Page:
The long lost wreckage of 17th century pirate Captain Henry Morgan's ship has been found off the coast of Panama, according to a team of U.S. archeologists.

Captain Morgan USA, which sells spiced rum named after the notorious pirate, actually funded part of the research after the team at the Center for Archaeological Studies at Texas State University ran low on money. When the team found a collection of iron cannons off the Panamanian coast, the rum makers jumped in to help them narrow down the quest.

"When the opportunity arose for us to help make this discovery mission possible, it was a natural fit for us to get involved. The artifacts uncovered during this mission will help bring Henry Morgan and his adventures to life in a way never thought possible," said Tom Herbst, brand director of Captain Morgan USA, in a statement.

The funding allowed the team to do a magnetometer survey, looking for metal by finding any deviation in the earth's magnetic field.

"It can detect things that are very, very small, like bullets or it can detect things that are very large, like cannons and anchors that might be part of a historic shipwreck," Bert Ho, the project survey archaeologist, told Texas station KENS5.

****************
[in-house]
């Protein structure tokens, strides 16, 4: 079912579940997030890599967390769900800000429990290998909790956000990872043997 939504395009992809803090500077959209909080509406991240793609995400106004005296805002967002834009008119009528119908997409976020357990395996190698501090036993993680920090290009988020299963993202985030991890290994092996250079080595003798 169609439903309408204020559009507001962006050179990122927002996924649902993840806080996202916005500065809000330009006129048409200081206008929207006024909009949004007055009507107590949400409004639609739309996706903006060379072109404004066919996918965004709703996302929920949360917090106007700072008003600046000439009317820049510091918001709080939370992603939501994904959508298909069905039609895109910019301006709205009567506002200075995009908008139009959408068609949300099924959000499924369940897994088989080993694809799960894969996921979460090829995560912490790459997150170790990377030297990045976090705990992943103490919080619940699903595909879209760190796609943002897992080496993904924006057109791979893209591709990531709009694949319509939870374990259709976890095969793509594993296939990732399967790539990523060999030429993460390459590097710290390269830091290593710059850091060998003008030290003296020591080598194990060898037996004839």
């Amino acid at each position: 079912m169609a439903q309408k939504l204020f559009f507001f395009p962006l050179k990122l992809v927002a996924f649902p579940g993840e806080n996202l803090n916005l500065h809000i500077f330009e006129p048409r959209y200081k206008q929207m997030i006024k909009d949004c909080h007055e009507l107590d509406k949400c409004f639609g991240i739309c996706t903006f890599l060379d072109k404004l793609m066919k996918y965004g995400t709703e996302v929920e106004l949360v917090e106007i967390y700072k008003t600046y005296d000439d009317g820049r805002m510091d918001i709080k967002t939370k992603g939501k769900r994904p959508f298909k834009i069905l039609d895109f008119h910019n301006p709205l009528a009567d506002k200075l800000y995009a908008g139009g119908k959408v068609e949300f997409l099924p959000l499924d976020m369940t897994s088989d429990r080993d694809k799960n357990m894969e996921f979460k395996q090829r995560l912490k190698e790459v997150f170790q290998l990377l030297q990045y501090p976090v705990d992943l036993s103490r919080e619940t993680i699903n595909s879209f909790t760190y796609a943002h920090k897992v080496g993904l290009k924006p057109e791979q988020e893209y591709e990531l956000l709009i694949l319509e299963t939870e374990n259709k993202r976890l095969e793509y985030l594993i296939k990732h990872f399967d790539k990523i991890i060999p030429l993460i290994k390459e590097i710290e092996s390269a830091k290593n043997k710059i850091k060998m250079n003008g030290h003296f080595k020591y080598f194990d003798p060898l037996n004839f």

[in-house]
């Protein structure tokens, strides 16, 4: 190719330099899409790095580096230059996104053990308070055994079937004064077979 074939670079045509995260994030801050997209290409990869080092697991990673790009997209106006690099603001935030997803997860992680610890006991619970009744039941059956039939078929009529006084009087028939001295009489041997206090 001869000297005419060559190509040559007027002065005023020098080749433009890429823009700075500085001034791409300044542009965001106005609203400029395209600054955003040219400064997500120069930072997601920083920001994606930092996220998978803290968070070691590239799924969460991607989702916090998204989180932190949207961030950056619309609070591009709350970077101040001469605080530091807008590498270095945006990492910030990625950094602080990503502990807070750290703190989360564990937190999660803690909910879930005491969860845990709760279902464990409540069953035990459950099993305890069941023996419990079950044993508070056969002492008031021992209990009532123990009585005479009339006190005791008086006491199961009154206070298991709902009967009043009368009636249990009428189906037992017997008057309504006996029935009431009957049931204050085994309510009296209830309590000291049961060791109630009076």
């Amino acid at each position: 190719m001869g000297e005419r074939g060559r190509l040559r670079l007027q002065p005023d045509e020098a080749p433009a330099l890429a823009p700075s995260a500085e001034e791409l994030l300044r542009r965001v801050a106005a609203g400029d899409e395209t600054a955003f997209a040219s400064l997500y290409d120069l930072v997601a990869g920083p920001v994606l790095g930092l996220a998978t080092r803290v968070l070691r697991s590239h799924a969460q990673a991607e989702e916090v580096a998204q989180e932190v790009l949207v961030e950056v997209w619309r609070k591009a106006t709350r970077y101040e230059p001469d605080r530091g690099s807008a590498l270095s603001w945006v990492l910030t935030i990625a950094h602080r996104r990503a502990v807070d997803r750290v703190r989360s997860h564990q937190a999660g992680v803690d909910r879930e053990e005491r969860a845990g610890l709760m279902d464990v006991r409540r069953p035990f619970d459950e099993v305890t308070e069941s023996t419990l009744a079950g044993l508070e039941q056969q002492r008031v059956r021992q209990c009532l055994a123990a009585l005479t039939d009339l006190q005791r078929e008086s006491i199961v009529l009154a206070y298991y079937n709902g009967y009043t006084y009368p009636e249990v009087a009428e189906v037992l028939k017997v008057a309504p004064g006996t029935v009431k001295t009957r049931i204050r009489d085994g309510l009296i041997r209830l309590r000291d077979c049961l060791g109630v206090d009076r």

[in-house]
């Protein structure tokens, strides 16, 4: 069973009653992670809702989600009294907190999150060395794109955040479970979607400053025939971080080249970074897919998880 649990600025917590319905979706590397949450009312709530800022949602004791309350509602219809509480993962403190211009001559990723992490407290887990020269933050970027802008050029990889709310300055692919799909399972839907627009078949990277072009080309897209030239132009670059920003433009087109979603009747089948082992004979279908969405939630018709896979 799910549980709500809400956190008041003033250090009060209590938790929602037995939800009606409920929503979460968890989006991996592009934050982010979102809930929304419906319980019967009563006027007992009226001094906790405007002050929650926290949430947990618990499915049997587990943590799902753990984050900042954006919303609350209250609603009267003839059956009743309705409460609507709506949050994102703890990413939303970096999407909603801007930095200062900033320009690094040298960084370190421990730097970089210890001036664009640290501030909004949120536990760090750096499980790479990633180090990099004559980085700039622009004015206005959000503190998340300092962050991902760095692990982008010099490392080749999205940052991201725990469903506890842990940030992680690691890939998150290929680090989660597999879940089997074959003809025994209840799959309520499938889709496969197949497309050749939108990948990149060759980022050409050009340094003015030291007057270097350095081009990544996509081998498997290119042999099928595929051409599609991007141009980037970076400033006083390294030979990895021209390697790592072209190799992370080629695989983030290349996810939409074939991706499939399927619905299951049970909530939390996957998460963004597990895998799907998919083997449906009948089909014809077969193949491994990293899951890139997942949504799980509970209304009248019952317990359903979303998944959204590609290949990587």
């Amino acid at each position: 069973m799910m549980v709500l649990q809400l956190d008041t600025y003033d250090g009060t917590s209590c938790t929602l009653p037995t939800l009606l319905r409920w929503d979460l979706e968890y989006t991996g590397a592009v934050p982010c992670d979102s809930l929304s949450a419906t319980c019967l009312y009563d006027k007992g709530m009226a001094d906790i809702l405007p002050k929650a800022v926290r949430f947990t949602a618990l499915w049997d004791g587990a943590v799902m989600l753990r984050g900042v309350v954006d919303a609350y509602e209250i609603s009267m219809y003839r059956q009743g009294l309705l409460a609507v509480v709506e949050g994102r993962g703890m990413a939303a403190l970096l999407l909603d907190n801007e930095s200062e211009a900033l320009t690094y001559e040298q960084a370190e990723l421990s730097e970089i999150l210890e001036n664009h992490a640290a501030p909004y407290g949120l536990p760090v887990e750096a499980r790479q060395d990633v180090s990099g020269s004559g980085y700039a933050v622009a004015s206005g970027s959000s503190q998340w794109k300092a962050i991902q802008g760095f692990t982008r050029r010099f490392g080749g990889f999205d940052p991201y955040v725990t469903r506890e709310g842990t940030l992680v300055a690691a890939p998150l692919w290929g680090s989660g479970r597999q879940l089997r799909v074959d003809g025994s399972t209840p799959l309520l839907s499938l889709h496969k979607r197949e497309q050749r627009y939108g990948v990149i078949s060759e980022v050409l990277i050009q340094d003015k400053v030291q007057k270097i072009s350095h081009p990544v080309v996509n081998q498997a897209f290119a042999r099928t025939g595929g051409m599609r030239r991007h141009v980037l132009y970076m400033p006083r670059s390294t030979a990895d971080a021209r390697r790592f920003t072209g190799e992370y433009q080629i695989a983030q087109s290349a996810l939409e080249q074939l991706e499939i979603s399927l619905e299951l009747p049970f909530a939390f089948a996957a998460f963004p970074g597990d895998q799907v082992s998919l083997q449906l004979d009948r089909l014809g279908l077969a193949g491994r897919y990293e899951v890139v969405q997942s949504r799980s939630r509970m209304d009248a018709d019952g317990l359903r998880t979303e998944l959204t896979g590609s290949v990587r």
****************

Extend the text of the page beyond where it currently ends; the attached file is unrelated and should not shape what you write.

Morgan lost five ships in 1671, including his flagship "Satisfaction." The research team uncovered a portion of the starboard side of the wooden ship's hull as well as a collection of cargo boxes and coral encrusted chests.

While the cargo has yet to be opened, Captain Morgan rum makers are hoping there's some liquor inside.

Captain Morgan sailed as a privateer on behalf of England, defending the Crown's interests on his pioneering expeditions to the New World. When Morgan set out to take the Castillo de San Lorenzo, a Spanish fort overlooking the entrance to the Chagres River, he lost five ships to the rough seas and shallow reef surrounding the fort. He was on a mission to capture Panama City and lesson Spain's grip in the Caribbean.

The research team, headed by Fritz Hanselmann, included divers and archeologists from Texas State University, volunteers from the National Park Service's Submerged Resources Center and NOAA/UNC-Wilmington's Aquarius Reef Base.

Hanselmann said, at least in part, they were attracted by the story.

"Captain Morgan was a privateer," Haanselmann told Texas station KENS5. He added that one man's privateer is another man's pirate, especially since in the 17th century, England did not have a navy to patrol the Western Hemisphere.

Their finds from a 2010 dive as well as their new discoveries will remain the property of the Panamanian government to be displayed by the Patronato Panama Viejo.